As Lao Tzu once said, “Life is a series of natural and spontaneous changes. Don’t resist them; that only creates sorrow.” Keep that in mind as we tell you that all 1,800-plus Target locations across the country will start stocking a brand new grocery line beginning next month.
That’s right—in an ongoing series of natural and spontaneous changes, Target is adding a new store brand to the mix: Good & Gather, USA Today reports. It will sell its own store brand of milk, beet hummus, tortilla chips, and avocado toast salad.
Within that brand are four separate lines: kids, organic, seasonal, and signature, but whichever Good & Gather product you buy, they are all made without artificial flavors and sweeteners, synthetic colors, and high-fructose corn syrup and carry a money-back guarantee: “Love every bite or your money back.” So if you don’t love your Southwest Bagged Salad Mix or your Honey Nut Hoops, you can hop in your car or green transportation alternative, trek all the way back to the store, wait in line, and demand your $2.15 refund.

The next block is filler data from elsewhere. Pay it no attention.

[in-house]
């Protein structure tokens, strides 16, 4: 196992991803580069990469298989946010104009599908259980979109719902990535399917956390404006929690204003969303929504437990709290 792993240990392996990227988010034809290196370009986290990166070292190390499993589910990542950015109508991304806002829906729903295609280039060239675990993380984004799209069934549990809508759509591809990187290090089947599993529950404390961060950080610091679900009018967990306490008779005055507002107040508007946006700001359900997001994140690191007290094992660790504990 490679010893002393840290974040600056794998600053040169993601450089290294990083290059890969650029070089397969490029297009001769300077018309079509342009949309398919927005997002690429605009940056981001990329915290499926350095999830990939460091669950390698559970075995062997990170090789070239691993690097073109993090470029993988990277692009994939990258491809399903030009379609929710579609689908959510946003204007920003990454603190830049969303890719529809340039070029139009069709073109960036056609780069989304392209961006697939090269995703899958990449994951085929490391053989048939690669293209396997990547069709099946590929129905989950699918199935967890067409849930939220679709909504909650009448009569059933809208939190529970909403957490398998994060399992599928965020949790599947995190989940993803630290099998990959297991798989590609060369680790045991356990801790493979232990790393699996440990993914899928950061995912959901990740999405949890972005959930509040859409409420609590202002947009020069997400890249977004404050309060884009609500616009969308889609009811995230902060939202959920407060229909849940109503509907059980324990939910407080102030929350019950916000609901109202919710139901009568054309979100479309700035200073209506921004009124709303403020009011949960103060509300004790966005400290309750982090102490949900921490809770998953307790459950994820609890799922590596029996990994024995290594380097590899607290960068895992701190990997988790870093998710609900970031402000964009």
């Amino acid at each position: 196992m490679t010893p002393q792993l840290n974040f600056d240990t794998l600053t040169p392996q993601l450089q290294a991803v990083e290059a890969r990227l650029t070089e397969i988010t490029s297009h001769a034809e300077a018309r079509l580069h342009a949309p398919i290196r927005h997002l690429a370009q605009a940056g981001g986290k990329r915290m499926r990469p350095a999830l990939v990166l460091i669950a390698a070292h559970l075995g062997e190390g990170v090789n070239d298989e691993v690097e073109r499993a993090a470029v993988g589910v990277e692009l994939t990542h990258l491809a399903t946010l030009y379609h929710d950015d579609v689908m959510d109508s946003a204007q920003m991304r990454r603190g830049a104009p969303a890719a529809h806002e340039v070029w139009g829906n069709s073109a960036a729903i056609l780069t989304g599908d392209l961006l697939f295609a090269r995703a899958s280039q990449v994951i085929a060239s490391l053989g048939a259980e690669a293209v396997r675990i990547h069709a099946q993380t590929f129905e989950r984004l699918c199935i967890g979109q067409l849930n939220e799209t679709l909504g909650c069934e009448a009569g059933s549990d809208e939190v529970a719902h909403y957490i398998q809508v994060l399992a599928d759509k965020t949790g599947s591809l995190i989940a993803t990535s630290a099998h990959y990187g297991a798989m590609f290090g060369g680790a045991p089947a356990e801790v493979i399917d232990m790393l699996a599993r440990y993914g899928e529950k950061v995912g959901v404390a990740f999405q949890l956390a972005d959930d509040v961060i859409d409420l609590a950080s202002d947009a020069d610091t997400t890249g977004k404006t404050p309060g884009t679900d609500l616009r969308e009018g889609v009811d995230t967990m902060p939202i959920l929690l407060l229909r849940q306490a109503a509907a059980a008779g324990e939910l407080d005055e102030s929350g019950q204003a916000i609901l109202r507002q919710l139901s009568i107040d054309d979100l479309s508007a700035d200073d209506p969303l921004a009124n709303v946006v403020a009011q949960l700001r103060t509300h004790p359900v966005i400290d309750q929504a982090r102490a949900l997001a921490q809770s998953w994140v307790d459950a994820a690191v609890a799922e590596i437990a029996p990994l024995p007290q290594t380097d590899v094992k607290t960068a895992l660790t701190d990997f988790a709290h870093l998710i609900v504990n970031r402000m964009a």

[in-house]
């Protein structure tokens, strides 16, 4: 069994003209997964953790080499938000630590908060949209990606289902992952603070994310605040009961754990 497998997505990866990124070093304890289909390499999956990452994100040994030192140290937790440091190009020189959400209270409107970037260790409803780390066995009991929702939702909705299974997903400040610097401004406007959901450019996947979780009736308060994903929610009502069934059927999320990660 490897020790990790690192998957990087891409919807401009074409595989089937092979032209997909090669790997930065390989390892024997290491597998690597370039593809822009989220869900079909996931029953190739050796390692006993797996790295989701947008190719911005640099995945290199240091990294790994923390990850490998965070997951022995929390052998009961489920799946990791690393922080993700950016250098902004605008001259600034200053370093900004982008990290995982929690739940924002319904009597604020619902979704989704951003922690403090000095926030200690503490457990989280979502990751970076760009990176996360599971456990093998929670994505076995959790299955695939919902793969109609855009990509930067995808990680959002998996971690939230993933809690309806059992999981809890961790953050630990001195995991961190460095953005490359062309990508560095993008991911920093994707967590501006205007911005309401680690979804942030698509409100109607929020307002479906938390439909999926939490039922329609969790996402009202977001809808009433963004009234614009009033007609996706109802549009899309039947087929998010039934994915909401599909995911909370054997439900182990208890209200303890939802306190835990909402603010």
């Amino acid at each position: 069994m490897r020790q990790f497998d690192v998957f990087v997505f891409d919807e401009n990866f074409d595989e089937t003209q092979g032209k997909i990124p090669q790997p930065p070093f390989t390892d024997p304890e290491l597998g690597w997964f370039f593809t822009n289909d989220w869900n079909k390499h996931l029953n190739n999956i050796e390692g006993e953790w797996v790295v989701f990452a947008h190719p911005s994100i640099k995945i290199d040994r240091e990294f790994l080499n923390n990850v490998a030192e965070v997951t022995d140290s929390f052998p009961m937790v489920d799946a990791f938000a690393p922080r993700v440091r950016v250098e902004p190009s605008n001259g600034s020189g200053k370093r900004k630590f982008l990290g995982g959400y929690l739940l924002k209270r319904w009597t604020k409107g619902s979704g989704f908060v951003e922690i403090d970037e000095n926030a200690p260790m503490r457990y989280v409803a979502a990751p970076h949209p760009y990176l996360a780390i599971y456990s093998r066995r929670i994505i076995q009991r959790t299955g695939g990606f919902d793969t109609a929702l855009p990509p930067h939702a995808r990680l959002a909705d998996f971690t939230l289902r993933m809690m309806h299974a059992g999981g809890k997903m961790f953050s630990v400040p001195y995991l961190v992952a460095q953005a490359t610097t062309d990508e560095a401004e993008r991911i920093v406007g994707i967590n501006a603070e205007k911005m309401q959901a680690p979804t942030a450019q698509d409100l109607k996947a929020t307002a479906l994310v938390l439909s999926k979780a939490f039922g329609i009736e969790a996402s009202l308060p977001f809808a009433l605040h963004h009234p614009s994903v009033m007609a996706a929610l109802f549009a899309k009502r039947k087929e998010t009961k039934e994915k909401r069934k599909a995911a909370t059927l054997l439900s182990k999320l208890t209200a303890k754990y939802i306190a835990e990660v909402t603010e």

Six hundred and fifty Good & Gather products will be available at stores nationwide and on Target.com starting September 15. They include: bagged salads, cheese, granola, sparkling water, deli fresh entrees and sides, fruit squeezers, frozen fruit, fresh vegetables, chips, and nutrition bars. By the end of 2020, the brand will include more than 2,000 products, making it Target’s largest store brand launch.
As Target continues to evolve its store brands, it’s getting rid of some of its older brands that you’ve come to know and love, including Archer Farms. Before you start filling your apocalypse bunker with extra bags of Archer Farms Double Chocolate Chunk Granola, Target pinky swears that it is not taking away the products guests love until it has “an even better solution under the Good & Gather brand,” USA Today reports. Presumably that means Triple Chocolate Chunk Granola.
Update: An earlier version of this story referred to Target’s new product line as “all natural.” The company disputed that term, but did not specifically say why. To be safe, here is the USDA’s definition.